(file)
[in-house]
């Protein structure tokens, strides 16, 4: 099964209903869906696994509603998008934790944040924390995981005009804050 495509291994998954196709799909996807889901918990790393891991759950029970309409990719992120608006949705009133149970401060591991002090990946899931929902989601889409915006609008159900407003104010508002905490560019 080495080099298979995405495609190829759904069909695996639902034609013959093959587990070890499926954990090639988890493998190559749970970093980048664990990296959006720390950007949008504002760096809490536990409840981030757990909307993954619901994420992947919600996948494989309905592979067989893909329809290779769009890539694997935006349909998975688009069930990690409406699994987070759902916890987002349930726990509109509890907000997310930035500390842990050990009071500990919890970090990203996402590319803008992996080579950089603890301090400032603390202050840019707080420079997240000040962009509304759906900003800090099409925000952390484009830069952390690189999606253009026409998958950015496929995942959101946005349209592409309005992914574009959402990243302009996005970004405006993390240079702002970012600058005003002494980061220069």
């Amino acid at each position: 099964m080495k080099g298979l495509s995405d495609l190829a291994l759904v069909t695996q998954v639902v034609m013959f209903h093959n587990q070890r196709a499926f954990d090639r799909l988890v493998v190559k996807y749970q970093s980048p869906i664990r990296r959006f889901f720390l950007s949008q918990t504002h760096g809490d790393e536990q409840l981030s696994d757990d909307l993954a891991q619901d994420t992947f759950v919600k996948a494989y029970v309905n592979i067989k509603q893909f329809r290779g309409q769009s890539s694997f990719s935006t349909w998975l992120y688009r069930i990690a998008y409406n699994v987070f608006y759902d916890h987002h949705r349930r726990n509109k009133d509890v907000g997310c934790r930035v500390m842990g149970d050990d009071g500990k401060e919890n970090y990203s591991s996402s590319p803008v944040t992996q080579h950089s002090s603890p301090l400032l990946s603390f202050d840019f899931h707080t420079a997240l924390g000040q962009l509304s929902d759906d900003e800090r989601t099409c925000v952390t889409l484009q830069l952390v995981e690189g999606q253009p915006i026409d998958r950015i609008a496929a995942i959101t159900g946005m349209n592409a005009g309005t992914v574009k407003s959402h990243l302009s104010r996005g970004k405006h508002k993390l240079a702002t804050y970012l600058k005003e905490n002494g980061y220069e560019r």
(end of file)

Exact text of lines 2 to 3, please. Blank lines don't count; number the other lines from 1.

């Protein structure tokens, strides 16, 4: 099964209903869906696994509603998008934790944040924390995981005009804050 495509291994998954196709799909996807889901918990790393891991759950029970309409990719992120608006949705009133149970401060591991002090990946899931929902989601889409915006609008159900407003104010508002905490560019 080495080099298979995405495609190829759904069909695996639902034609013959093959587990070890499926954990090639988890493998190559749970970093980048664990990296959006720390950007949008504002760096809490536990409840981030757990909307993954619901994420992947919600996948494989309905592979067989893909329809290779769009890539694997935006349909998975688009069930990690409406699994987070759902916890987002349930726990509109509890907000997310930035500390842990050990009071500990919890970090990203996402590319803008992996080579950089603890301090400032603390202050840019707080420079997240000040962009509304759906900003800090099409925000952390484009830069952390690189999606253009026409998958950015496929995942959101946005349209592409309005992914574009959402990243302009996005970004405006993390240079702002970012600058005003002494980061220069």
């Amino acid at each position: 099964m080495k080099g298979l495509s995405d495609l190829a291994l759904v069909t695996q998954v639902v034609m013959f209903h093959n587990q070890r196709a499926f954990d090639r799909l988890v493998v190559k996807y749970q970093s980048p869906i664990r990296r959006f889901f720390l950007s949008q918990t504002h760096g809490d790393e536990q409840l981030s696994d757990d909307l993954a891991q619901d994420t992947f759950v919600k996948a494989y029970v309905n592979i067989k509603q893909f329809r290779g309409q769009s890539s694997f990719s935006t349909w998975l992120y688009r069930i990690a998008y409406n699994v987070f608006y759902d916890h987002h949705r349930r726990n509109k009133d509890v907000g997310c934790r930035v500390m842990g149970d050990d009071g500990k401060e919890n970090y990203s591991s996402s590319p803008v944040t992996q080579h950089s002090s603890p301090l400032l990946s603390f202050d840019f899931h707080t420079a997240l924390g000040q962009l509304s929902d759906d900003e800090r989601t099409c925000v952390t889409l484009q830069l952390v995981e690189g999606q253009p915006i026409d998958r950015i609008a496929a995942i959101t159900g946005m349209n592409a005009g309005t992914v574009k407003s959402h990243l302009s104010r996005g970004k405006h508002k993390l240079a702002t804050y970012l600058k005003e905490n002494g980061y220069e560019r």